“The title Warm Jets came from the guitar sound on the track of that name, which I described on the track sheet as ‘warm jet guitar’, because it sounded like a tuned jet. Then I had the pack of playing cards with the picture of the woman in there, and they sort of connected. That was one of the things that was going on at the time: this idea that music was still tied to some idea of revolution, and that one of the revolutions was a sexual revolution. I wasn’t making a big political point, I just liked having fun with those things. Most people didn’t realise for a long time — it was rather deeply concealed!”
Brian Eno, interviewed by Andy Gill in Mojo, June 1998
Not a Team Player
Brian Eno first came to public recognition as the flamboyant gender bender playing the synthesizer and “tape effects” on the first two Roxy Music albums. However, he proved he wasn’t a team player as he didn’t like taking a back seat to lead singer and frontman Bryan Ferry. Eno and the rest of the band had not received any writing credits and Eno wanted to have more of a hand in the band’s musical direction. Needless to say, conflicts ensued. Saying he didn’t particularly want to engage with the rock n’roll lifestyle and touring, Eno split (or was he sacked for upstaging?).
For his first solo outing, Eno was finally in control and for the first time, sat in the production seat. He got rather comfortable in that position and to this day has produced all of his own albums (a few have been collaborations). By the end of the decade Eno had worked on albums by David Bowie (the famed “Berlin Trilogy”), Talking Heads, John Cale, Ultravox, Devo, The Penguin Cafe Orchestra and John Cage just to name a few. And don’t forget this avant garde artist later produced super groups like U2 and Coldplay and remixed Depeche Mode.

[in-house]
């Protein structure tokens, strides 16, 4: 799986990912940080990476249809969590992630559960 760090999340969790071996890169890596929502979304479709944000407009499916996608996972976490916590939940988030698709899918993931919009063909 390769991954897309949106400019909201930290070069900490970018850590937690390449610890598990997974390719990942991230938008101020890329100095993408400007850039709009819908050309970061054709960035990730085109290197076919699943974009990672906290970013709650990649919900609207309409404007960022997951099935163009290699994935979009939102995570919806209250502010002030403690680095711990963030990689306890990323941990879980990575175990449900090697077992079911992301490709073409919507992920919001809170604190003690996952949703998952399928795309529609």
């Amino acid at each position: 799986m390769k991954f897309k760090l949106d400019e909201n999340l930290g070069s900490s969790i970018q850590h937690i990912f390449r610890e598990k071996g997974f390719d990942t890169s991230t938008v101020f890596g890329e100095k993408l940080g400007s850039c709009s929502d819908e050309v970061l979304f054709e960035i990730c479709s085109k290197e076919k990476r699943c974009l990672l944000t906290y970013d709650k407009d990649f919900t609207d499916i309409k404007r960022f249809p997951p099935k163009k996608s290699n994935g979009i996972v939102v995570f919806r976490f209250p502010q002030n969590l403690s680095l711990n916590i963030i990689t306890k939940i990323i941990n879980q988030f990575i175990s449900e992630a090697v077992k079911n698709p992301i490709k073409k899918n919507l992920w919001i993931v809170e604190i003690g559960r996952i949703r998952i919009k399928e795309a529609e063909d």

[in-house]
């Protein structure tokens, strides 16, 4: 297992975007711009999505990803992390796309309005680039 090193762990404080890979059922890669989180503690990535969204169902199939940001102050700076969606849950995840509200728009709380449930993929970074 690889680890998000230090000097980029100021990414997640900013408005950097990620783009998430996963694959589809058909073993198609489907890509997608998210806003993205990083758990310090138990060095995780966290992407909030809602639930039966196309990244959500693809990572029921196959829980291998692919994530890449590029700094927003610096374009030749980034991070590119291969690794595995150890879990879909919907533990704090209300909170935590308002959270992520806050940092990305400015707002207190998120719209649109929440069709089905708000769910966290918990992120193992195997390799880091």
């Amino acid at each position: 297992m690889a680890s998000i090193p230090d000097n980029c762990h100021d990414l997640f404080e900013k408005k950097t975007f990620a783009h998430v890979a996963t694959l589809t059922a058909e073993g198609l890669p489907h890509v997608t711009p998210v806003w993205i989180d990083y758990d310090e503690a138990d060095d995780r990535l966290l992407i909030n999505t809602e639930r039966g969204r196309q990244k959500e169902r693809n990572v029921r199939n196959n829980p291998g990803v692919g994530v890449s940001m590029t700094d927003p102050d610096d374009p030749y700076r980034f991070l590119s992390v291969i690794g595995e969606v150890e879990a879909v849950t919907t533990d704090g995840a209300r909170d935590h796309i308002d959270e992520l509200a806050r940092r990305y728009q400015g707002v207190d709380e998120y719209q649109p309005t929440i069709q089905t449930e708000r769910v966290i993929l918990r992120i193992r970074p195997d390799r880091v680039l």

Eno gathered a wide array of guest musicians from different backgrounds to play on his record as he wanted to see what would happen when they tried to one-up one another. He hoped for accidents (or maybe collisions?) that would hopefully supersede the outcomes he had envisioned. The musicians included Robert Fripp and John Wetton of King Crimson, Simon King from Hawkwind, Bill MacCormick of Matching Mole, Paul Rudolph of Pink Fairies, Chris Spedding, Lloyd Watson, producer Chris Thomas and all the members of Roxy Music except Bryan Ferry. No bad feelings then.
Eno communicated with his musicians through dance and body language and wrote some of the “lyrics” by singing nonsense. Instruments played by Eno include the “snake guitar”, the “simplistic piano” and the “electric larynx”. The result is experimental pop music of the highest order. The album brought together influences from funk to fifties music, glam to punk, proto-new wave to ballads. Filled with dense soundscapes and minute details, “Here Come the Warm Jets” reveals something new with each listen and set the stage for an awesome musical career.
Check out music that inspired or was contemporary to “Here Come the Warm Jets” on our Musical Lead-Up Playlist here.